THE LEARNED SQUIB By Adesina Ogunlana

No Comments » October 21st, 2007 posted by // Categories: General Articles



 

 

TUW is just about four very grown up children of a famous Nigerian lawyer who died in 2005. These children, all boys, sorry, all men are warring amongst themselves over the control and I dare say, enjoyment of their late father’s vast estate.

So far, it is an even, balanced contest – it is a two against two thing. That’s an indication of how decent and fair minded children from a greatly cultured family background behave even when at war. Two against two is neat, nice and meet.

Now let me give some flesh to the identities of the dramatis persona.

The paterfamilias of the four fighting children is none other than Frederick Rotimi Alade Williams S.A.N a.k.a Timi the Law. Timi’s first son is Ladi a.k.a “Ladi Gentleman” (in his younger days). The second is Kayode, a prosperous land tiller. The third is Folarin, a lawyer and business man. The last but not the least or darkest is Tokunbo, a lawyer too and a Senior Advocate like his first brother – Ladi.

FOLATOKS.

So far, the most intriguing aspect of the plot of the play is the absence of F.R.A Williams’ Will. That fact to many people seems quite odd indeed. How can it be that a lawyer of F.R.A Williams’ status would not leave behind a Will to govern the administration and appropriation of his vast estate? There is no record of a probate attorney to found either. A situation which makes little sense as the late gentleman was a lawyer himself and obviously understood the absence of a will with such estate would most definitely cause drama, at the least.

This is the question millions of Nigerians have been asking one another since the opera debuted. Of course, everybody knows Rotimi Williams was not just any lawyer. He was the best, the very best, not only in Nigeria, but in all of Africa. So why should such a man leave a vast financial empire without a will?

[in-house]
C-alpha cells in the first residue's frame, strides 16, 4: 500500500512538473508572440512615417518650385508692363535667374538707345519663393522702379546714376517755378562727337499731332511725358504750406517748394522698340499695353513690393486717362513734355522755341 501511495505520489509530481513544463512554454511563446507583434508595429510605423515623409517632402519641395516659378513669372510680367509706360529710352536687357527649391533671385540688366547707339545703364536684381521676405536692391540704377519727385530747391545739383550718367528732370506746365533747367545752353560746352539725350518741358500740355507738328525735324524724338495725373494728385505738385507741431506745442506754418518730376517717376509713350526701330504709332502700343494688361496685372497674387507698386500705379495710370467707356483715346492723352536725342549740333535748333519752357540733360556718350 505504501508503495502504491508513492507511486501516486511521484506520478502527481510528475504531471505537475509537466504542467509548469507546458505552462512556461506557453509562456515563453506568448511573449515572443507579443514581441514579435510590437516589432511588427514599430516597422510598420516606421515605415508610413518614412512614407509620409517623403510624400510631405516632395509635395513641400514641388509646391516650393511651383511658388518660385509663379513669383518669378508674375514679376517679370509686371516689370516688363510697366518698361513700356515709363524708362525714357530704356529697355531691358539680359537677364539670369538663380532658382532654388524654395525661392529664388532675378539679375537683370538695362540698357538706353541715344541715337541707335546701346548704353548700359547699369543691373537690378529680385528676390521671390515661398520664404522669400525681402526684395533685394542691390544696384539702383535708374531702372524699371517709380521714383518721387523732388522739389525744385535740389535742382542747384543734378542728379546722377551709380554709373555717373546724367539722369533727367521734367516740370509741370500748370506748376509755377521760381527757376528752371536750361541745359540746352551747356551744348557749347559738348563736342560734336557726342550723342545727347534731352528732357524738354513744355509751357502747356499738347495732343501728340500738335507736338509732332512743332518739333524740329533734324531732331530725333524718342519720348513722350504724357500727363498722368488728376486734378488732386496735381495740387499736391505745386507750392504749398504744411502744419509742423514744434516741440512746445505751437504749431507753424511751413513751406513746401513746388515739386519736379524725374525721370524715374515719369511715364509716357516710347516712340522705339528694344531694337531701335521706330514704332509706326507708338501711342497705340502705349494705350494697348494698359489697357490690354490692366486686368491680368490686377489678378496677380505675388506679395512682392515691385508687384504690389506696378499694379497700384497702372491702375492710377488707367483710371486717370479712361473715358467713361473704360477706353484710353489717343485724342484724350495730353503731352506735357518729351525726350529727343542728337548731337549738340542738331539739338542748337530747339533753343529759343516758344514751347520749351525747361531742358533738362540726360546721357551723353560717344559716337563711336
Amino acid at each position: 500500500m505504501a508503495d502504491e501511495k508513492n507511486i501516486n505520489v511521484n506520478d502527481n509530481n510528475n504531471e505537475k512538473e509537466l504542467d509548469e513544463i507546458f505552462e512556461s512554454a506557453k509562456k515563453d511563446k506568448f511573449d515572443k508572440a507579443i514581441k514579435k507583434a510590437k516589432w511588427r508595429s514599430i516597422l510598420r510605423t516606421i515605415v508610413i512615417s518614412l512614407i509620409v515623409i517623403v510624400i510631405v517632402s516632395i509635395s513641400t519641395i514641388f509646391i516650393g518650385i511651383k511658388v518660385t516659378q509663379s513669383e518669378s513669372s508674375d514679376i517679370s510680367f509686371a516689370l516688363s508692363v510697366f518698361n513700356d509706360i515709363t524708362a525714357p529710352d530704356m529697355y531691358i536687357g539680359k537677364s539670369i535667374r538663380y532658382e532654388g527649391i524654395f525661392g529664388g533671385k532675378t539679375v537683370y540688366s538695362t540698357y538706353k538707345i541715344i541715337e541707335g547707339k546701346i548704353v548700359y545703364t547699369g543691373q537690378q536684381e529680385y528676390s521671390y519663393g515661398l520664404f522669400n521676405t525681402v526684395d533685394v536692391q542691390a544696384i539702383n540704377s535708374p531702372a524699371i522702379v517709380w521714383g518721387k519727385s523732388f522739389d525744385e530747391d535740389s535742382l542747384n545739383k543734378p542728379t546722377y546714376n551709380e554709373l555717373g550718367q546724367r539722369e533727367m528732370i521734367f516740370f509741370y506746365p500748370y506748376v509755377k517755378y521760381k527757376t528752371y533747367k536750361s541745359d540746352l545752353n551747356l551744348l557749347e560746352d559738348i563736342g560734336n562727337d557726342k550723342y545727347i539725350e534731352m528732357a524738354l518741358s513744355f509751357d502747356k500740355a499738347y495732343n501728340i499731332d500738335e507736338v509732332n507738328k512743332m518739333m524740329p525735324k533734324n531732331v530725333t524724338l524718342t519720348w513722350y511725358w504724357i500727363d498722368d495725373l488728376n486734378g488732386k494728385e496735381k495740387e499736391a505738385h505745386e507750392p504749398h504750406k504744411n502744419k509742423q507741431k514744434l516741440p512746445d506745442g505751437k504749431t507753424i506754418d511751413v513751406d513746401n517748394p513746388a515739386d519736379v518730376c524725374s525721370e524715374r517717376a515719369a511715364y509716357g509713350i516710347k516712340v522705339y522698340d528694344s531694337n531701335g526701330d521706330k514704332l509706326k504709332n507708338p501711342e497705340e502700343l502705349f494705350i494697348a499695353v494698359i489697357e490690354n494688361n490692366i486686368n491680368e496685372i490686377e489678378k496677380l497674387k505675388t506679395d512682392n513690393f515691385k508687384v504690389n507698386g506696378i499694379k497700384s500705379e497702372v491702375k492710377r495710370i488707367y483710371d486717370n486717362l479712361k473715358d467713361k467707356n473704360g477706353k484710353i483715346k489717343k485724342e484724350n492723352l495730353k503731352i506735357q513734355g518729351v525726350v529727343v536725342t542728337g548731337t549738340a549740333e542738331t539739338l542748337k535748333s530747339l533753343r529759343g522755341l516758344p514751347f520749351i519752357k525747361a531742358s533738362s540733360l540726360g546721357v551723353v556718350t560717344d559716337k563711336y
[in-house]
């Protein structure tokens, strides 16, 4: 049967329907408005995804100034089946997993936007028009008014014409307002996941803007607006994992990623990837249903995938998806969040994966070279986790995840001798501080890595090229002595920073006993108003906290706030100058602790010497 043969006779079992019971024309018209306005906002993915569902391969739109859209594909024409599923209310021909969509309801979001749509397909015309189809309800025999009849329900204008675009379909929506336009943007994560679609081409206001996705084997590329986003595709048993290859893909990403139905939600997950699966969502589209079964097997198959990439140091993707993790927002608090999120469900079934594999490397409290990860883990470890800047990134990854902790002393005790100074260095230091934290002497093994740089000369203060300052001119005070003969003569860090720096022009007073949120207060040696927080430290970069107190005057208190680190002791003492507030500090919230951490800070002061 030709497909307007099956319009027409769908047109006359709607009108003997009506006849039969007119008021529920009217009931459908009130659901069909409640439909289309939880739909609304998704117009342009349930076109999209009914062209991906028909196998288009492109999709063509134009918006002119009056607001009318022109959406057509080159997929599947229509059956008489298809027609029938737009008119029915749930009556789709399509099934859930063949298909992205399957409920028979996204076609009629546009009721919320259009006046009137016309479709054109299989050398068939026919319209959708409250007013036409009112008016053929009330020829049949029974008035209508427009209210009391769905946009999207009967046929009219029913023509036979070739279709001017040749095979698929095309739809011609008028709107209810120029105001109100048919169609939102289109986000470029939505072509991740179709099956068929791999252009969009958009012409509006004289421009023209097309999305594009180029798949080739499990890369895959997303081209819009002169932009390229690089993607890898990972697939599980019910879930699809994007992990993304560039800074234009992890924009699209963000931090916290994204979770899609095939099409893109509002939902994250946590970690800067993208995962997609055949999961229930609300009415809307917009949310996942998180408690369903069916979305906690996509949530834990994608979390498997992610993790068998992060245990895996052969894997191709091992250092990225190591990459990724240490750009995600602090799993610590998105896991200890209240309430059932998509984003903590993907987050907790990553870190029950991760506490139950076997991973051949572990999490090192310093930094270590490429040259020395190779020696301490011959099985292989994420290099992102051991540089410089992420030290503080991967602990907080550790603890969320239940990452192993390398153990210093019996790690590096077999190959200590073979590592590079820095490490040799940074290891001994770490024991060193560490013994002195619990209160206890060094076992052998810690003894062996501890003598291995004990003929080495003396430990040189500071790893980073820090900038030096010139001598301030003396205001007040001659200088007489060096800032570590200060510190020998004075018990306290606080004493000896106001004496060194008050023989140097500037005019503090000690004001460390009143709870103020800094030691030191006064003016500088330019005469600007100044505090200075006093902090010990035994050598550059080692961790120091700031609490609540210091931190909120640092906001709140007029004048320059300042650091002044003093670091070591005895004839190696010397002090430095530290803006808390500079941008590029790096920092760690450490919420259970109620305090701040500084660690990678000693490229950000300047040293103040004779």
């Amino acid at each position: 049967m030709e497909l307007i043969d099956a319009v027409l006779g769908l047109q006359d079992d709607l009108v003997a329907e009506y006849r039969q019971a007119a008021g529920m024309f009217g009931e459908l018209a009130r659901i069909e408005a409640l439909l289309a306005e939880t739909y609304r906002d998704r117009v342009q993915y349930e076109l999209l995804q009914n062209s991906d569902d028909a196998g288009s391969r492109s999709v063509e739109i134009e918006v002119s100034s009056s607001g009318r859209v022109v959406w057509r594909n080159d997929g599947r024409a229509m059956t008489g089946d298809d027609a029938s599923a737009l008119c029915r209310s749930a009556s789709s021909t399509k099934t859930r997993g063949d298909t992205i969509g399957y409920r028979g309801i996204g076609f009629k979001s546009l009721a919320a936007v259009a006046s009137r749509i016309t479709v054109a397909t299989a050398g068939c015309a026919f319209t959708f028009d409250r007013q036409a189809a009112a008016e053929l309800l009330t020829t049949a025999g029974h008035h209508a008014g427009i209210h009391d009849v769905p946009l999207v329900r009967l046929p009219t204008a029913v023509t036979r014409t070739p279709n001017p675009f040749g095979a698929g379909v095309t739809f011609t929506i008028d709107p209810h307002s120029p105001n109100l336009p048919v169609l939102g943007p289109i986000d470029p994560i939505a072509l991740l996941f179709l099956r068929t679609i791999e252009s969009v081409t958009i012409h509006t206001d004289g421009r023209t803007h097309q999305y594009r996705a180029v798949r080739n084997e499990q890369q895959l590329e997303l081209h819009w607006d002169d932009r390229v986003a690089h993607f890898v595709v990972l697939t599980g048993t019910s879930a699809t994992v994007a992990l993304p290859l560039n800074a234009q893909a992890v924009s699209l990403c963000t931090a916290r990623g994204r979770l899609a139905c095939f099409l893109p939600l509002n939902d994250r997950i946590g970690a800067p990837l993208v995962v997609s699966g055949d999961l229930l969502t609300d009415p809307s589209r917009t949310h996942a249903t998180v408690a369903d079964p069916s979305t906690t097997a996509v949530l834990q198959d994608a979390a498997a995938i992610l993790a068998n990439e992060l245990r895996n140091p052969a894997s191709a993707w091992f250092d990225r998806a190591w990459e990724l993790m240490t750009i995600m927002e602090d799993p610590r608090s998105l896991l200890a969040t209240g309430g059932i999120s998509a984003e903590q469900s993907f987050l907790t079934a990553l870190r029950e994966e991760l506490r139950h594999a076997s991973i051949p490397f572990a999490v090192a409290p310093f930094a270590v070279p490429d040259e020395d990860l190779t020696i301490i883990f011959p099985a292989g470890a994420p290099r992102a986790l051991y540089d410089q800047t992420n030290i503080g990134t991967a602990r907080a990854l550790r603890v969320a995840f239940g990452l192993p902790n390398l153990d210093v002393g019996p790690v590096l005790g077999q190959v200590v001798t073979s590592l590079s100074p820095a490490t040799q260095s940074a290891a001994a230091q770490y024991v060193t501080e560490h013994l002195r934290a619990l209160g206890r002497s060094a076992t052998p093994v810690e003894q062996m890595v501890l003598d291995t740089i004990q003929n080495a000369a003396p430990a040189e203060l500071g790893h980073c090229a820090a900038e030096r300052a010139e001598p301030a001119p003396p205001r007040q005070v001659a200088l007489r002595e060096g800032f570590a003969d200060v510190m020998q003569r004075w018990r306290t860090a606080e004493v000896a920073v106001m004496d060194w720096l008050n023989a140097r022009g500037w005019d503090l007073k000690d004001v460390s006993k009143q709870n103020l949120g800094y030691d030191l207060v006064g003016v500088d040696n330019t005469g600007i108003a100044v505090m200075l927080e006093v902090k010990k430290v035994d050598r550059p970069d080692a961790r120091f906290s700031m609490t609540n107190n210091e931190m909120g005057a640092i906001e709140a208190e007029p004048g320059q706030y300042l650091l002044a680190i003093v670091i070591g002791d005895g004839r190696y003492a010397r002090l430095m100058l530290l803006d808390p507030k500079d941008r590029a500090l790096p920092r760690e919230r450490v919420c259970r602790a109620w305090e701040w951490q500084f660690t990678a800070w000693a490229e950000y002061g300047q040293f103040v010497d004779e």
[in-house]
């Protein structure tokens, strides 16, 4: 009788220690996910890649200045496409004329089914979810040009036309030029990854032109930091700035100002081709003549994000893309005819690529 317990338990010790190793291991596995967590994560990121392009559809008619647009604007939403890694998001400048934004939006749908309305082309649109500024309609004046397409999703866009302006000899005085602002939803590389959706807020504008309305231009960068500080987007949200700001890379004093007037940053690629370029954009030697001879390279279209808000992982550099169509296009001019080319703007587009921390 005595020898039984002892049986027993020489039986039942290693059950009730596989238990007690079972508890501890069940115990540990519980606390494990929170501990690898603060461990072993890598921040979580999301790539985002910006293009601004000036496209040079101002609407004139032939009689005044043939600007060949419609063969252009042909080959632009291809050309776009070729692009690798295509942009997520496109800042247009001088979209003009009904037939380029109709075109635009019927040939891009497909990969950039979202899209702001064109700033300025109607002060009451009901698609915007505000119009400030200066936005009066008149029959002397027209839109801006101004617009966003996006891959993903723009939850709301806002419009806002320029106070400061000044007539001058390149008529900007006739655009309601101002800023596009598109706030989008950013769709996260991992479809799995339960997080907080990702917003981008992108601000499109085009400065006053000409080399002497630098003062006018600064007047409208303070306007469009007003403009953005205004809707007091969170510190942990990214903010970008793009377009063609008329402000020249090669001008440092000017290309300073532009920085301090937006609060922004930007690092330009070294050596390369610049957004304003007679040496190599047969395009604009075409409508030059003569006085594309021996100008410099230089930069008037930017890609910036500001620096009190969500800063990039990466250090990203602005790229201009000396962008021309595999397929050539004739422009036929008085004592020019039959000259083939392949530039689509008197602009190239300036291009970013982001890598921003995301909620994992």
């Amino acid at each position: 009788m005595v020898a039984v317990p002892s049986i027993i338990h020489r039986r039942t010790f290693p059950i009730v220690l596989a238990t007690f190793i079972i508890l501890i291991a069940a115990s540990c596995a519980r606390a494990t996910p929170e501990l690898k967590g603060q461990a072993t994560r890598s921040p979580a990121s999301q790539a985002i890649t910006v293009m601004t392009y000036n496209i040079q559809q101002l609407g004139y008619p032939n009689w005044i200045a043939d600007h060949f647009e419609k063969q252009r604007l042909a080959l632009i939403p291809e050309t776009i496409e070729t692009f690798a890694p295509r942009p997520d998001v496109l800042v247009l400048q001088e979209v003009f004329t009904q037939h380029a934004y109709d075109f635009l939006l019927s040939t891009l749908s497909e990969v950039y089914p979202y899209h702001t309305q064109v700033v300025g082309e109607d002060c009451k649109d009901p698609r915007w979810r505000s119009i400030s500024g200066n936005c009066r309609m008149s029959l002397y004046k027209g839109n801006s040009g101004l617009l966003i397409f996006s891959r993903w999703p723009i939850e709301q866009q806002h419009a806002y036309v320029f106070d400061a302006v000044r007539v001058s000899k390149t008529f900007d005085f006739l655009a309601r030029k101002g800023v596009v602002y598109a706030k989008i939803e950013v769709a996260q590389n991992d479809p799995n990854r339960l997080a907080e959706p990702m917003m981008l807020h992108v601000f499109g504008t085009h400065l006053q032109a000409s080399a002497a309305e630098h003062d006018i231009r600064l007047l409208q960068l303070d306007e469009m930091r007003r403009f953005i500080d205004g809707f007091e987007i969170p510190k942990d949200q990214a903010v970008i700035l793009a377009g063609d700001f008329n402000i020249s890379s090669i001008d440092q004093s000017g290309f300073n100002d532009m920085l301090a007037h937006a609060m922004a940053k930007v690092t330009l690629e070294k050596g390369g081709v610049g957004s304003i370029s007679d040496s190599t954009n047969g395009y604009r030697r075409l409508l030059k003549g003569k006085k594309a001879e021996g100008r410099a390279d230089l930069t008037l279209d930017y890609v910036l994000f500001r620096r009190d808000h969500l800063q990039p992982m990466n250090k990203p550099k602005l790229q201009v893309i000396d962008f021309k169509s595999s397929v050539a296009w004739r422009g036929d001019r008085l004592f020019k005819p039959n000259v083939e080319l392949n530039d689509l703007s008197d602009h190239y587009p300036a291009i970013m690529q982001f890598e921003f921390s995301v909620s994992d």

Could his action stem from ignorance? Could it be an oversight? Could it be from wickedness? Could it be from indifference? I suspect and there are a few others who suspect that, the extraordinary F.R.A actually wrote and left a will, but in an extra-ordinary manner. Such a will cannot be seen with the naked eyes, or held with bare fingers. It is only sages and deep spiritualists that can see F.R.A Williams Will. Are you puzzled? If so, then this story will help.

 

Once upon a time a wealthy trader died. Before he died, he gathered his twenty children around his bed and prayed for them. Days before his transition he kept telling his children never to depend on his wealth or other inheritance but to struggle and really make their own names and fortunes. Just before he died, he indicated where he kept his fortunes – a very large, uncultivated farmland of several acres.

Said the old man, – “All my jewelry, my sacks of money are somewhere there.”

What news this was in the ears of the children – they knew never knew how really wealthy their father was! After burying the old man, the children could hardly wait to discover their fortune.

Three days after their old man was committed to mother earth, the troop rushed to the farmland. They searched diligently through the bush, combed all the undergrowth but drew blank. The failure to find the bags of treasure their father hid on the farmland saddened and puzzled the trader’s children. So they embarked on another search, this time around, more thoroughly and very slowly. Alas, after three days of meticulous search, they discovered nothing more precious than a dozen eggs of a partridge, ten snails and the shed skin of an old snake.

Feeling very sad indeed, the troop decided to seek from an elder, counsel about their predicament. The elder asked them to dig up the farmland; “somewhere on the farm lies your father’s treasure.” It took the twenty children three whole weeks to complete their labour. It was indeed a backbreaking job. But once again, it yielded no treasure.